Rustenburg - A senior police officer declined to answer numerous questions before the Farlam commission on Wednesday, saying he did not want to make assumptions.
Throughout a lengthy cross-examination by human rights lawyer George Bizos SC, public order policing expert Brigadier Zephania Mkhwanazi maintained that he was not part of the police intervention on August 16.
“Senior counsel, I do not want to make assumptions here. We are talking about the death of people here. I do not want to impress you by assuming, when I have said I was not there,” Mkhwanazi said.
Bizos responded: “I do not want you to impress me, you have been called to give your opinion as an expert in policing. You can make your assumptions.”
Bizos is representing the Legal Resources Centre and the Bench Marks Foundation at the Farlam Commission of Inquiry, chaired by retired judge Ian Farlam, investigating deadly labour unrest at Marikana mine in Rustenburg.
At Bizos’ request, video footage of the August 16 shooting was played on large television screens inside the Rustenburg Civic Centre. Photographs taken after the shooting were also shown.
The video shows police officers, using rifles with live rounds, firing at a group of protesters. Officers in front were not firing, they held their firearms down, pointing to the ground.
After a few seconds of rapid firing, the word “ceasefire” was repeatedly yelled.
A few shots went off after the loud commands to stop firing.
Bizos read to the commission an extract from standing orders of the police, stating that firing should be immediately stopped when the objective is achieved.
He questioned Mkhwanazi why some officers had continued to fire, even after the repeated commands to stop.
“If we can see that the senior police officers were shouting 'ceasefire' and pointing their guns to the ground, was that a lethal situation?,” Bizos asked.
Mkhwanazi again said he would not be drawn into the issues.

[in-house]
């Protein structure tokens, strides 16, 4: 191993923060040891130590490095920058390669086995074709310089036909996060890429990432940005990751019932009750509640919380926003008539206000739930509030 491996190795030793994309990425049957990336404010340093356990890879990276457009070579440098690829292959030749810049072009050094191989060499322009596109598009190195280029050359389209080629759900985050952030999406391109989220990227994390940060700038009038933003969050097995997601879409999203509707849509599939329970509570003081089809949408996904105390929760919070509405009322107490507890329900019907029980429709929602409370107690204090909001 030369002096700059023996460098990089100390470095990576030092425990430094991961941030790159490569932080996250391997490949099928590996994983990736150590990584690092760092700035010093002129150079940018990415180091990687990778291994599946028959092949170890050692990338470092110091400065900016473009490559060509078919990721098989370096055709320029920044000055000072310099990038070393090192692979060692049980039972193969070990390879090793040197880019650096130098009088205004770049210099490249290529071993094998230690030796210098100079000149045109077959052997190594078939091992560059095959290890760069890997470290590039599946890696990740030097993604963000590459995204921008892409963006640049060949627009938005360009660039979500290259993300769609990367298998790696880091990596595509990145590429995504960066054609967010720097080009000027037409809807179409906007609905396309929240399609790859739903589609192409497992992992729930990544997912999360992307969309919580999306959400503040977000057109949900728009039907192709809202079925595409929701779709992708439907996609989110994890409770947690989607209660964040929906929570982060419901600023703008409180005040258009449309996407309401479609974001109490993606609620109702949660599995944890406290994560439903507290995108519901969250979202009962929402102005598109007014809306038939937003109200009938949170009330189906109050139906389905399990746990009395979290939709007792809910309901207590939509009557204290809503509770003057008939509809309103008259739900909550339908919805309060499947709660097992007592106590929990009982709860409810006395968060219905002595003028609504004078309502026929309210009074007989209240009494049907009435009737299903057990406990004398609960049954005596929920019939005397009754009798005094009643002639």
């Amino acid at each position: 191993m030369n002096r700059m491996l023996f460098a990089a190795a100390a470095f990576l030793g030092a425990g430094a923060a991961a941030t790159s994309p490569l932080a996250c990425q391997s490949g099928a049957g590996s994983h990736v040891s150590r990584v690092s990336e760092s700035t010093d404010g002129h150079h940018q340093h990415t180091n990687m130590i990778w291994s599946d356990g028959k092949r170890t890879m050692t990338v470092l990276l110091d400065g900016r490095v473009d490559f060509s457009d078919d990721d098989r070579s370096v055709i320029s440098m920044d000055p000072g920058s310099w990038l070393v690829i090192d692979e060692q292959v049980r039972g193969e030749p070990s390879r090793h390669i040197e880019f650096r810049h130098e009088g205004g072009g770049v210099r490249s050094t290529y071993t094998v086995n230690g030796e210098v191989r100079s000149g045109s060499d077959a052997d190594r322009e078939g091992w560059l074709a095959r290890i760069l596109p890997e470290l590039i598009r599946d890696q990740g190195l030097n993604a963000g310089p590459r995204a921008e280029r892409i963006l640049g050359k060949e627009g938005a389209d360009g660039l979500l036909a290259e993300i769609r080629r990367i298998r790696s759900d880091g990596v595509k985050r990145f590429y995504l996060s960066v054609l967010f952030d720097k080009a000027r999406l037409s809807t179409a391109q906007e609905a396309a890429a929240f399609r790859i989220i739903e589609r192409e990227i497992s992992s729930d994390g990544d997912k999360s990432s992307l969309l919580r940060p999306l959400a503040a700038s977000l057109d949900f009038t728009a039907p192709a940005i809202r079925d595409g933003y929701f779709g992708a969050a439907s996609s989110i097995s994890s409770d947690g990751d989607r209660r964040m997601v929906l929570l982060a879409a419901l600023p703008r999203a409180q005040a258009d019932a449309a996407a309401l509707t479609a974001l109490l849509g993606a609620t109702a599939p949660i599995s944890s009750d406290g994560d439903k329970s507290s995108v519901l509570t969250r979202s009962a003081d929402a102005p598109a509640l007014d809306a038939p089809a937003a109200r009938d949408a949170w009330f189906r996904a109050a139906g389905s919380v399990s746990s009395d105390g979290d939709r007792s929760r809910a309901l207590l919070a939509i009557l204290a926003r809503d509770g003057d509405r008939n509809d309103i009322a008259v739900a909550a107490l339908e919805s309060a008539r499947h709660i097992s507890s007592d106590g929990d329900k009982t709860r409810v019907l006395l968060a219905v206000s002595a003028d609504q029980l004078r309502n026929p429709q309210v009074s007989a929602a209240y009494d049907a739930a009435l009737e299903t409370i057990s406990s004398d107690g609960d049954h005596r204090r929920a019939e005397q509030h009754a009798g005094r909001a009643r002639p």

“I have said I cannot be able to give any input on that situation. My input before this commission was going to be good if I was there (at the Marikana koppie on August 16),” said Mkhwanazi.
“You are pushing me to say things about something that I did not see. Yes, I saw the officers pointing firearms to the ground (in the video) but there are many angles we did not see. We don’t know where the guns were before they pointed downwards,” he said.
Previously, Mkhwanazi had told the three-member commission that the weaknesses identified in the Marikana operation would provide the police with lessons to help avoid similar failures in future operations.
He had been asked by commission chairman, retired judge Ian Farlam, to consider what lessons could be learned from the failed police operation which left 34 striking miners dead on August 16.
Among other interventions, Mkhwanazi said more “less lethal” weapons should be used, in case the existing measures, including teargas, stun grenades and water cannons, failed.
“Always there will be a gap, (so) the best thing is to have more options,” he said.
“If you fail with teargas, what else can we use?”
He also suggested that the operation did not adequately prepare members of the tactical response unit, as they were not issued with gasmasks.
Further research into international police agencies' non-lethal weapons should also be undertaken, Mkhwanazi said.
Bizos is scheduled to wrap-up the senior policeman’s cross-examination on Thursday.
The judicial commission is holding public hearings at the Rustenburg Civic Centre. The other commissioners are senior advocates Bantubonke Tokota and Pingla Hemraj.
Thirty-four striking miners were shot dead on August 16 and 78 were wounded when the police opened fire on them while trying to disperse a group which had gathered on a hill near the mine.
In the preceding week, 10 people, including two police officers and two security guards, were hacked to death near the mine.
President Jacob Zuma announced the commission in August. It must complete its work within four months. - Sapa